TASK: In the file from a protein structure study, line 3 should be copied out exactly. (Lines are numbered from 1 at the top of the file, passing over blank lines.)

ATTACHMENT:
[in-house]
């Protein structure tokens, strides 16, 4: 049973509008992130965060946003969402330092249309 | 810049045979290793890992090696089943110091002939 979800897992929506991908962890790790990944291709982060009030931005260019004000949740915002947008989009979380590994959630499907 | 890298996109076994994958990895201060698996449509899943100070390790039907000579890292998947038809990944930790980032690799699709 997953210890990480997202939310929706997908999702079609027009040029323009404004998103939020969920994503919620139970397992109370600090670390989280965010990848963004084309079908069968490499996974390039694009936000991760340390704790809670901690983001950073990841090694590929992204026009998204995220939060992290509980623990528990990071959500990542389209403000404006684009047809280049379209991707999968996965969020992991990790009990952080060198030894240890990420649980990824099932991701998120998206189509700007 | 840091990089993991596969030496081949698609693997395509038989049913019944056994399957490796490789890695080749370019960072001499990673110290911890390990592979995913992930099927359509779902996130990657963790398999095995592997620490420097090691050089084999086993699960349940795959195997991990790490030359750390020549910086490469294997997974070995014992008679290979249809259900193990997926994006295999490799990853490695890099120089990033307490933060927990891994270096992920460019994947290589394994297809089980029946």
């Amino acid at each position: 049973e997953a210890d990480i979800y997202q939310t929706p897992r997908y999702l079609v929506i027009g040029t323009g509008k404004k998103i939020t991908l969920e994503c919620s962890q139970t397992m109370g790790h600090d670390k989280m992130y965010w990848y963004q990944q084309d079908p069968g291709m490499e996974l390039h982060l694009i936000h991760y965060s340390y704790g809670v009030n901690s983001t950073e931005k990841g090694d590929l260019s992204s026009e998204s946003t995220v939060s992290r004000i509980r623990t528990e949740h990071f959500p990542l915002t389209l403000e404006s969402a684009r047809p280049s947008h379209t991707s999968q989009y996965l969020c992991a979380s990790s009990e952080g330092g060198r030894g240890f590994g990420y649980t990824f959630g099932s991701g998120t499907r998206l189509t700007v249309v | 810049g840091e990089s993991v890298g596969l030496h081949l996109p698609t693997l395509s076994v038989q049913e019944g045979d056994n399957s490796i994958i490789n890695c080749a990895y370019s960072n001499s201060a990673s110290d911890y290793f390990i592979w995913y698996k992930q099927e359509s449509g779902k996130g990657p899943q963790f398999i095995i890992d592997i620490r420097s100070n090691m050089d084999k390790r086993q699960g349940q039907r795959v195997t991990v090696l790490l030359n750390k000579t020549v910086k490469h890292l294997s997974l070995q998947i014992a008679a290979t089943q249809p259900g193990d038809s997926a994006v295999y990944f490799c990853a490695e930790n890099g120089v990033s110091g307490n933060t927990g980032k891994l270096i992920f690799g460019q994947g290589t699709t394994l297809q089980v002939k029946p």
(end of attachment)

């Amino acid at each position: 049973e997953a210890d990480i979800y997202q939310t929706p897992r997908y999702l079609v929506i027009g040029t323009g509008k404004k998103i939020t991908l969920e994503c919620s962890q139970t397992m109370g790790h600090d670390k989280m992130y965010w990848y963004q990944q084309d079908p069968g291709m490499e996974l390039h982060l694009i936000h991760y965060s340390y704790g809670v009030n901690s983001t950073e931005k990841g090694d590929l260019s992204s026009e998204s946003t995220v939060s992290r004000i509980r623990t528990e949740h990071f959500p990542l915002t389209l403000e404006s969402a684009r047809p280049s947008h379209t991707s999968q989009y996965l969020c992991a979380s990790s009990e952080g330092g060198r030894g240890f590994g990420y649980t990824f959630g099932s991701g998120t499907r998206l189509t700007v249309v | 810049g840091e990089s993991v890298g596969l030496h081949l996109p698609t693997l395509s076994v038989q049913e019944g045979d056994n399957s490796i994958i490789n890695c080749a990895y370019s960072n001499s201060a990673s110290d911890y290793f390990i592979w995913y698996k992930q099927e359509s449509g779902k996130g990657p899943q963790f398999i095995i890992d592997i620490r420097s100070n090691m050089d084999k390790r086993q699960g349940q039907r795959v195997t991990v090696l790490l030359n750390k000579t020549v910086k490469h890292l294997s997974l070995q998947i014992a008679a290979t089943q249809p259900g193990d038809s997926a994006v295999y990944f490799c990853a490695e930790n890099g120089v990033s110091g307490n933060t927990g980032k891994l270096i992920f690799g460019q994947g290589t699709t394994l297809q089980v002939k029946p």